Past studies also indicated differences in responses of males vs. females in a school gardening program, with females having more positive environmental attitudes and feeling a sense of their ability control what happens to the environment (Aguilar et al. 2008). Harvey (1989) found that both genders appeared to appreciate vegetation’s role as a play object and adventure element. However, girls appreciated the role of vegetation more for food and ornamentation, which is often most emphasized in gardening programs like this one (Harvey 1989; Lineberger and Zajicek 2000).

Conclusion

This project focused on children ages 2.5 to 6 years, which is often referred to as the early-childhood developmental stage. Early childhood is a time for rapid growth in areas of cognitive, emotional, physical, and social development (DeHart et al. 2004; Savina 2014). During this stage, there is great fluctuation in a child’s capacity for growth and development, when much depends on everyday interactions and opportunities (DeHart et al. 2004; Savina 2014).

A garden as an intervention for this stage is appropriate because of the flexibility of experiential activities. Seeding, transplanting, repotting, digging, raking, and watering are all activities that can be assigned depending on a child’s physical or mental ability. DeHart et al. (2004) stated that, “Children continue to be active participants in their own development” (p 305), as they actively explore the world and progress from observing and describing events to attempting to explain them by searching for patterns and rules. Guided experiences in a garden are facilitated easily because children have preferred activities and will typically change tasks if something becomes too difficult.

No significant main effect was found in our study in comparisons between the treatment and control schools with regard to change in delay of gratification times from pre- to post-test. However, gender differences appeared to show that females respond more positively to the gardening treatment in comparison with males. The ability to delay gratification has been tied to better academic outcomes and increased cognitive and social competence later in life. Because longitudinal research has provided support for predictive validity of delay of gratification for future quality of life (academic and social competencies) (Mischel et al. 1988, 1989), it is advisable to use strategies to influence this ability positively as early as possible.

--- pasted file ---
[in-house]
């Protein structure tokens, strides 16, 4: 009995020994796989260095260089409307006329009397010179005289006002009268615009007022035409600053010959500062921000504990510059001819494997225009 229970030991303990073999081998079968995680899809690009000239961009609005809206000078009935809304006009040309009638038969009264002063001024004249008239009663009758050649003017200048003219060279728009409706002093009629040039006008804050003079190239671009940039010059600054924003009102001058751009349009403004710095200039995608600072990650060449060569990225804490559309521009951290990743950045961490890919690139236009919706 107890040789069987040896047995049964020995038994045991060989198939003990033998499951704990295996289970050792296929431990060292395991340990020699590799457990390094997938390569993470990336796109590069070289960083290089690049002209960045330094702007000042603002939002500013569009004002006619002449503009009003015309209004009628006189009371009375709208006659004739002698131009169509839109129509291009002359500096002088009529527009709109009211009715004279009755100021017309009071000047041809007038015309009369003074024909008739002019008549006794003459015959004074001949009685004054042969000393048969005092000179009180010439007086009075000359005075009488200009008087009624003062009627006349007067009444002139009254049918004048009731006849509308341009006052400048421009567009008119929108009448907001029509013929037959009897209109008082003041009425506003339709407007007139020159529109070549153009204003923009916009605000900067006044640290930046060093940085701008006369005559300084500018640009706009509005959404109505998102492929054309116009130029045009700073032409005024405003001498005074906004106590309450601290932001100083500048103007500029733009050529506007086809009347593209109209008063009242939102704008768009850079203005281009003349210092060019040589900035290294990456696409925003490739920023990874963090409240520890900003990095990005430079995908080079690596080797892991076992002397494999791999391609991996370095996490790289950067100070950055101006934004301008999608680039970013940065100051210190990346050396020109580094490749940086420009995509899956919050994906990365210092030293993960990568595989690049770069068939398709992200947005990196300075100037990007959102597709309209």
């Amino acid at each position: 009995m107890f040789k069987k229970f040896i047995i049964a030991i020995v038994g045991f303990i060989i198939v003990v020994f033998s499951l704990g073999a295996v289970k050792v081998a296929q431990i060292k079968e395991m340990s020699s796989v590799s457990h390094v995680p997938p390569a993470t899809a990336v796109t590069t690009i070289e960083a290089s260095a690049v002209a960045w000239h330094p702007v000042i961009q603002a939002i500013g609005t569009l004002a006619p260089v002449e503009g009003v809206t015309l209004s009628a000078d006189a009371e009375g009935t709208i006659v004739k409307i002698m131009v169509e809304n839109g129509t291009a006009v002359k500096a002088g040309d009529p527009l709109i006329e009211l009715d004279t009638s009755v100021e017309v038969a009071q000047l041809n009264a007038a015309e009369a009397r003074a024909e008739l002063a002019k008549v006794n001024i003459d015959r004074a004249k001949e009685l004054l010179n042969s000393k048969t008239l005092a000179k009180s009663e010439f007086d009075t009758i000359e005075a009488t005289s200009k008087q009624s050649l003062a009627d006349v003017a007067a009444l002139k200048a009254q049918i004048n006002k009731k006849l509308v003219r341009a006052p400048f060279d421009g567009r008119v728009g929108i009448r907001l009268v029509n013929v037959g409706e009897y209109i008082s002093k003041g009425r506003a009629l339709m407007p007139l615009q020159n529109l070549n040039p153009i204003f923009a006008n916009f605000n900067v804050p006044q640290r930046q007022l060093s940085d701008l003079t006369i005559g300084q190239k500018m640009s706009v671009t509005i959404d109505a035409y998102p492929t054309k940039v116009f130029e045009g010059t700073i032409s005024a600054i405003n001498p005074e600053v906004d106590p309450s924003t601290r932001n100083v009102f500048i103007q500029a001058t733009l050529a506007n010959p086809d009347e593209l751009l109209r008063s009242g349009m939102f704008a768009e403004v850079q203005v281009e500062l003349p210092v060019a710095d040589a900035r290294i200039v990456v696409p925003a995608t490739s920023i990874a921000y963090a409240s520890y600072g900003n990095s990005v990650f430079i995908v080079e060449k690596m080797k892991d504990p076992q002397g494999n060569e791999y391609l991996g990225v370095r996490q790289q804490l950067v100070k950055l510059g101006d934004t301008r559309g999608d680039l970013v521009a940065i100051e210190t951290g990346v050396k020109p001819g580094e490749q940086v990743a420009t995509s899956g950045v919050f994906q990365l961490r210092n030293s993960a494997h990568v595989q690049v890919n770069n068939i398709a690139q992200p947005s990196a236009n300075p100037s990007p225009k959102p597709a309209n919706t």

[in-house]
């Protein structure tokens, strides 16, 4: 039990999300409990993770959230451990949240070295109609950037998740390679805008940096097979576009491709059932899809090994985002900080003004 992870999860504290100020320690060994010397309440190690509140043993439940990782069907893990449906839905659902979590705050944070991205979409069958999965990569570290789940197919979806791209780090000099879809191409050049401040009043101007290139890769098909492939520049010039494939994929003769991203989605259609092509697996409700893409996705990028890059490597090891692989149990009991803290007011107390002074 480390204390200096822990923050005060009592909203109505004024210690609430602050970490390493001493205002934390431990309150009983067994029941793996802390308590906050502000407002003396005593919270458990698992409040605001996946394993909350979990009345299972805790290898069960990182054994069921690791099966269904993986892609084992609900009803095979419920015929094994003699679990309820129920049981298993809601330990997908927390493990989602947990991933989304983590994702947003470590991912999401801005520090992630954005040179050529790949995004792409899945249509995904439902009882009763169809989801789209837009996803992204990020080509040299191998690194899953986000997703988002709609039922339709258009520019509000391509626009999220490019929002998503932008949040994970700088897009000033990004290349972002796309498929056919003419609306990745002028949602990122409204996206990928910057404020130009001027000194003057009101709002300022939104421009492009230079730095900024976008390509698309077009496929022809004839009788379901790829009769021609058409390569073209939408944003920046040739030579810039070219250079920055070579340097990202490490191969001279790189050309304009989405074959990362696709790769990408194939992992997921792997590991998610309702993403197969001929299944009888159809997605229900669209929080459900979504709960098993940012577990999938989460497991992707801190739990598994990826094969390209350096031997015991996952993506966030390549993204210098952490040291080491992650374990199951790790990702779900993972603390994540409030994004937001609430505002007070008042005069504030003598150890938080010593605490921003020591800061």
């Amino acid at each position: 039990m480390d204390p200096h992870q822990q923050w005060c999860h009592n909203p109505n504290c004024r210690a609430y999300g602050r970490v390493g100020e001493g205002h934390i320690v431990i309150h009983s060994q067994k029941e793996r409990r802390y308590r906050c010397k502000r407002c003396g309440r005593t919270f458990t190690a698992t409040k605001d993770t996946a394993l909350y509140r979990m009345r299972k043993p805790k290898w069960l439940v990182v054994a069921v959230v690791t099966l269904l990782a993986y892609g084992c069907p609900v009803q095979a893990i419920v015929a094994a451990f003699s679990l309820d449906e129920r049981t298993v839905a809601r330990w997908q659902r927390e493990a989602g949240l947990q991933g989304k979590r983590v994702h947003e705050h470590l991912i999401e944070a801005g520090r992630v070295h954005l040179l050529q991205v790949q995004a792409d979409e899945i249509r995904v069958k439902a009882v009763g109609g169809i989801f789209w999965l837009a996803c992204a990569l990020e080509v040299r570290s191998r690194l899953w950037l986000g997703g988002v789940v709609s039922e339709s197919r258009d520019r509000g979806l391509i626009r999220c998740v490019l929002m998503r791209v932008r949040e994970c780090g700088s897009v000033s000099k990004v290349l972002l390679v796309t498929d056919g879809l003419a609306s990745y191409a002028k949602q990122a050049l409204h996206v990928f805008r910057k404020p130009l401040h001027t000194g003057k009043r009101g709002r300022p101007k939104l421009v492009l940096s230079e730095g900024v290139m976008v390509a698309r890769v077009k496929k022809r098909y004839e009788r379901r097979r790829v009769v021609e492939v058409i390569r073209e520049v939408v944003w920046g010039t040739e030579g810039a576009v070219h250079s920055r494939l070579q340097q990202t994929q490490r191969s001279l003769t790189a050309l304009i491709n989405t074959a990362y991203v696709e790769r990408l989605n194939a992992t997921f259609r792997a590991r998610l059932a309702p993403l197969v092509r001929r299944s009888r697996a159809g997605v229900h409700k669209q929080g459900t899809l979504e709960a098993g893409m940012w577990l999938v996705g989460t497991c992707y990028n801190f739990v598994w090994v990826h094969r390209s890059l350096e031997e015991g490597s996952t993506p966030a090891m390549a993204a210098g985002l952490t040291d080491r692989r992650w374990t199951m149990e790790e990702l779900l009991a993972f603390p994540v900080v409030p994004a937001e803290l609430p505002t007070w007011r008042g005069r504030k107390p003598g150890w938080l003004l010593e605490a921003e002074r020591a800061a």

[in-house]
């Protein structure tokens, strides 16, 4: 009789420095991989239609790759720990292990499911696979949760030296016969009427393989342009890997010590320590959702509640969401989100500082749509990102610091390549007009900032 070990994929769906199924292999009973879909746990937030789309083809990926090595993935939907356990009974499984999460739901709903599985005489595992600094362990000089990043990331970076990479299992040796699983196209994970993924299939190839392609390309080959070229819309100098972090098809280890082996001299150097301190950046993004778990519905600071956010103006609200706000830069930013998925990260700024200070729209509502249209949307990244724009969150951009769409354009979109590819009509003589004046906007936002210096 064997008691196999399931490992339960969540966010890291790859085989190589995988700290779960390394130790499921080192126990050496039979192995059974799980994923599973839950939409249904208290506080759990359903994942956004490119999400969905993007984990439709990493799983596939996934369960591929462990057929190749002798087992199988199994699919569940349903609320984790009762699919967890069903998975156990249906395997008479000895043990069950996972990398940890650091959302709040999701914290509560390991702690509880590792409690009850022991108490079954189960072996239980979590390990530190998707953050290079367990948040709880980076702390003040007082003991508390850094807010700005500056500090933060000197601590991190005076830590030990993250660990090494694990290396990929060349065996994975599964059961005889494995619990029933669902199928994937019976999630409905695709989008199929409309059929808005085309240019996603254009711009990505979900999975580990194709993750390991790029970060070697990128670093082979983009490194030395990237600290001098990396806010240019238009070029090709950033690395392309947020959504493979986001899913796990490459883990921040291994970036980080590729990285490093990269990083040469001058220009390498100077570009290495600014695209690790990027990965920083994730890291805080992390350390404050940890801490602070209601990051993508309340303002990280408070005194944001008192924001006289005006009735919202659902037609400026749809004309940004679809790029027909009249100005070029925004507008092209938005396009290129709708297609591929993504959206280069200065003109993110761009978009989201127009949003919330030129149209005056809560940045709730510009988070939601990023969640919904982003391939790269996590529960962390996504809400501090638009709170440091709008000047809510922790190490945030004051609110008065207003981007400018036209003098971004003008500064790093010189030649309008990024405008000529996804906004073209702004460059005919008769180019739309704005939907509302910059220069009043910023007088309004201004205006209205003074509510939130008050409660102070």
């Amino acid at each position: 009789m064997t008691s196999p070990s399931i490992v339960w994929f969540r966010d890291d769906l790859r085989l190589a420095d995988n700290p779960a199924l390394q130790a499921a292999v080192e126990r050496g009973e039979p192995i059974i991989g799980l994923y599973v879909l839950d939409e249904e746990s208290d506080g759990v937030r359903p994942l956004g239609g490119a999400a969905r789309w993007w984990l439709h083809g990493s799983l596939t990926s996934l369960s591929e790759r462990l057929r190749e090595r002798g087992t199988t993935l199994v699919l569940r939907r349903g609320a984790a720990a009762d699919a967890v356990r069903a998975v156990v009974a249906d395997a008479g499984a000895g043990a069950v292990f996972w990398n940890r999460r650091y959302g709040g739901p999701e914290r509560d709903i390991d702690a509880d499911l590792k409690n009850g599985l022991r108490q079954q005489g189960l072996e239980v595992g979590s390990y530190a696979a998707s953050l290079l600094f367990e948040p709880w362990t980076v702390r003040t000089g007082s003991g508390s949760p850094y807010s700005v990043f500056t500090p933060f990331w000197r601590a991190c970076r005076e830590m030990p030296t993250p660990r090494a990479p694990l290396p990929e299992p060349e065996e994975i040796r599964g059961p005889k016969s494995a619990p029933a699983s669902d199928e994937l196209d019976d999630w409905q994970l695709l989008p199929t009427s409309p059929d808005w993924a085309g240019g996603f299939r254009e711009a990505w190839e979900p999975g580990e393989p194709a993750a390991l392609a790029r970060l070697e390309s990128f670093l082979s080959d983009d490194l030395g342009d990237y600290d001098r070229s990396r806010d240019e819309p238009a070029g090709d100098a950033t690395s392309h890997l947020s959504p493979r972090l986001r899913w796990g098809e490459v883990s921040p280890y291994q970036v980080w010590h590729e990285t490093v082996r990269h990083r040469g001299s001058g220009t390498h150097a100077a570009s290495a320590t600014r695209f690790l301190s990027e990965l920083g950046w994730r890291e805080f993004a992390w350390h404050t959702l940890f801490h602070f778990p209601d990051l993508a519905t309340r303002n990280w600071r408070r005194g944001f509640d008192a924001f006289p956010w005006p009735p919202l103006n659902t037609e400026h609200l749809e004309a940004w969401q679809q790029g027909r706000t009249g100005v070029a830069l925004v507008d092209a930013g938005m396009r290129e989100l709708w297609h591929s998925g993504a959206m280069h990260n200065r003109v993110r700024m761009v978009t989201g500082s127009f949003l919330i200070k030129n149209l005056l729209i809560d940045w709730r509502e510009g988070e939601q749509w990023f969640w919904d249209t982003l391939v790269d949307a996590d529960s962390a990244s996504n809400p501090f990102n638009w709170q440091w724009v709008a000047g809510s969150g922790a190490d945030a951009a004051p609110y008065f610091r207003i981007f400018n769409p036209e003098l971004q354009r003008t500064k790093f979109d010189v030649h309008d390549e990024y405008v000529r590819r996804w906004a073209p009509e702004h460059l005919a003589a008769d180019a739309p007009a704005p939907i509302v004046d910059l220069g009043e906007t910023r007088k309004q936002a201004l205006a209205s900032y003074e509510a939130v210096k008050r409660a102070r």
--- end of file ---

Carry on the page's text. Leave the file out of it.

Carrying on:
Further research is needed to clarify the extent of the effect of gardening programs on the ability of children to delay gratification. It is recommended that our study be replicated with a larger sample size and in a single school district using a split of classes within grades for control and treatment groups, and a single room within each school delegated for testing measures, with more demographic information collected. It is recommended that future studies initiate the testing process with each child from a similar type of classroom situation to the testing room. It is recommended to use different incentives in any replication to ensure the specific incentive did not influence the study, because seeds were sent home with children in the control schools and they may have experienced the treatment informally at home. Last, a longitudinal study looking at the impact of gardening on children and their ability to self-regulate over time would be valuable.

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  • Mischel, W & Underwood, B. 1974 Instrumental ideation in delay of gratification Child Dev. 45 1083 1088 https://doi.org/10.2307/1128098

  • Moffitt, TE, Arseneault, L, Belsky, D, Dickson, N, Hancox, RJ, Harrington, H, Houts, R, Poulton, R, Roberts, BW, Ross, S, Sears, MR, Thomson, WM & Caspi, A. 2011 A gradient of childhood self-control predicts health, wealth, and public safety Proc Natl Acad Sci USA. 108 2693 2698 https://doi.org/10.1073/pnas.1010076108

    • Search Google Scholar
    • Export Citation
  • Montessori, M. 1966 The secret of childhood Random House, Inc. New York, NY, USA

  • Nagata, JM, Abdel Magid, HS & Pettee Gabriel, K. 2020 Screen time for children and adolescents during the coronavirus disease 2019 pandemic Obesity (Silver Spring). 28 1582 1583 https://doi.org/10.1002/oby.22917

    • Search Google Scholar
    • Export Citation
  • Ozer, EJ. 2007 The effects of school gardens on students and schools: Conceptualization and considerations for maximizing healthy development Health Educ Behav. 34 846 863 https://doi.org/10.1177/1090198106289002

    • Search Google Scholar
    • Export Citation
  • Pergams, ORW & Zaradic, PA. 2006 Is love of nature in the US becoming love of electronic media? J Environ Mgt. 80 387 393 https://doi.org/10.1016/j.jenvman.2006.02.001

    • Search Google Scholar
    • Export Citation